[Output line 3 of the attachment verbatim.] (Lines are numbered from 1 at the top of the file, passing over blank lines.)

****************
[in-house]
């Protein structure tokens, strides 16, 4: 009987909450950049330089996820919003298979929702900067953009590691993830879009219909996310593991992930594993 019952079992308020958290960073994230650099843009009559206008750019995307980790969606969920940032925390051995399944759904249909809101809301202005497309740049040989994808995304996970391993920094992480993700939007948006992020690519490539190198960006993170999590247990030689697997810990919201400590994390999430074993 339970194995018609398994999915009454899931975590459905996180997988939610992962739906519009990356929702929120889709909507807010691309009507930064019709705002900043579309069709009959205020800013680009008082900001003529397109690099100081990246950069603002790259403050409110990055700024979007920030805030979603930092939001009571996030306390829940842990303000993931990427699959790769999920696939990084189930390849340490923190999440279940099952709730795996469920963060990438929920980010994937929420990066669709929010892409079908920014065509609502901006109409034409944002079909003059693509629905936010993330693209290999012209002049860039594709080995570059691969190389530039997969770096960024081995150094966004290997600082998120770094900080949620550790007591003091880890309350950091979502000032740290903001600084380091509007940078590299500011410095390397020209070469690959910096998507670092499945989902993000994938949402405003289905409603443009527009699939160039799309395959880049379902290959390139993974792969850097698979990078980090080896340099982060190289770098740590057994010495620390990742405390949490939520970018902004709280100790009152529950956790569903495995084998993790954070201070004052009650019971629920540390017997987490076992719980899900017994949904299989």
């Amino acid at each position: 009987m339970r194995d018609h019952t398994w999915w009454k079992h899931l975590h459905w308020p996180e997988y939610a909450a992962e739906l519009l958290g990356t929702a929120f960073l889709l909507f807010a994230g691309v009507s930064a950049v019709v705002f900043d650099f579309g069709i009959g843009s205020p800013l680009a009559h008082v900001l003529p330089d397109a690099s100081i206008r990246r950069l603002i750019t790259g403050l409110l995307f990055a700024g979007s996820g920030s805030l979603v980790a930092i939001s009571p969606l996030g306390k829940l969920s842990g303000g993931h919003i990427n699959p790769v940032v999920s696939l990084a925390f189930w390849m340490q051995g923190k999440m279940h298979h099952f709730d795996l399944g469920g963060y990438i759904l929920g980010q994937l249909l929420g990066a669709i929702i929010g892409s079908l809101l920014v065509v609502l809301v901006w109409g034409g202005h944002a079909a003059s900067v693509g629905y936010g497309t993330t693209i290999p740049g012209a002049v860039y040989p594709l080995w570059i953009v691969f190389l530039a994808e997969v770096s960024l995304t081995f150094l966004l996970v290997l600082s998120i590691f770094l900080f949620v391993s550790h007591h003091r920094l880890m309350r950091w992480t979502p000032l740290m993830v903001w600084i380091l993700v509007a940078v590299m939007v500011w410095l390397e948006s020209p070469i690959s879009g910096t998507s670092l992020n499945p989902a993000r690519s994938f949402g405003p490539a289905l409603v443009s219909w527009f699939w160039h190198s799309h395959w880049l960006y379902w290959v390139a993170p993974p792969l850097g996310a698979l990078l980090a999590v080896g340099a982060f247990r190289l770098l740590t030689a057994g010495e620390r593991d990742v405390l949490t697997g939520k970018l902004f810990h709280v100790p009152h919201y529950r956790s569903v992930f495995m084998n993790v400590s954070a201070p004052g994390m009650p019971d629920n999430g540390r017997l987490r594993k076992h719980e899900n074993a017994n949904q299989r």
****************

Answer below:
């Amino acid at each position: 009987m339970r194995d018609h019952t398994w999915w009454k079992h899931l975590h459905w308020p996180e997988y939610a909450a992962e739906l519009l958290g990356t929702a929120f960073l889709l909507f807010a994230g691309v009507s930064a950049v019709v705002f900043d650099f579309g069709i009959g843009s205020p800013l680009a009559h008082v900001l003529p330089d397109a690099s100081i206008r990246r950069l603002i750019t790259g403050l409110l995307f990055a700024g979007s996820g920030s805030l979603v980790a930092i939001s009571p969606l996030g306390k829940l969920s842990g303000g993931h919003i990427n699959p790769v940032v999920s696939l990084a925390f189930w390849m340490q051995g923190k999440m279940h298979h099952f709730d795996l399944g469920g963060y990438i759904l929920g980010q994937l249909l929420g990066a669709i929702i929010g892409s079908l809101l920014v065509v609502l809301v901006w109409g034409g202005h944002a079909a003059s900067v693509g629905y936010g497309t993330t693209i290999p740049g012209a002049v860039y040989p594709l080995w570059i953009v691969f190389l530039a994808e997969v770096s960024l995304t081995f150094l966004l996970v290997l600082s998120i590691f770094l900080f949620v391993s550790h007591h003091r920094l880890m309350r950091w992480t979502p000032l740290m993830v903001w600084i380091l993700v509007a940078v590299m939007v500011w410095l390397e948006s020209p070469i690959s879009g910096t998507s670092l992020n499945p989902a993000r690519s994938f949402g405003p490539a289905l409603v443009s219909w527009f699939w160039h190198s799309h395959w880049l960006y379902w290959v390139a993170p993974p792969l850097g996310a698979l990078l980090a999590v080896g340099a982060f247990r190289l770098l740590t030689a057994g010495e620390r593991d990742v405390l949490t697997g939520k970018l902004f810990h709280v100790p009152h919201y529950r956790s569903v992930f495995m084998n993790v400590s954070a201070p004052g994390m009650p019971d629920n999430g540390r017997l987490r594993k076992h719980e899900n074993a017994n949904q299989r």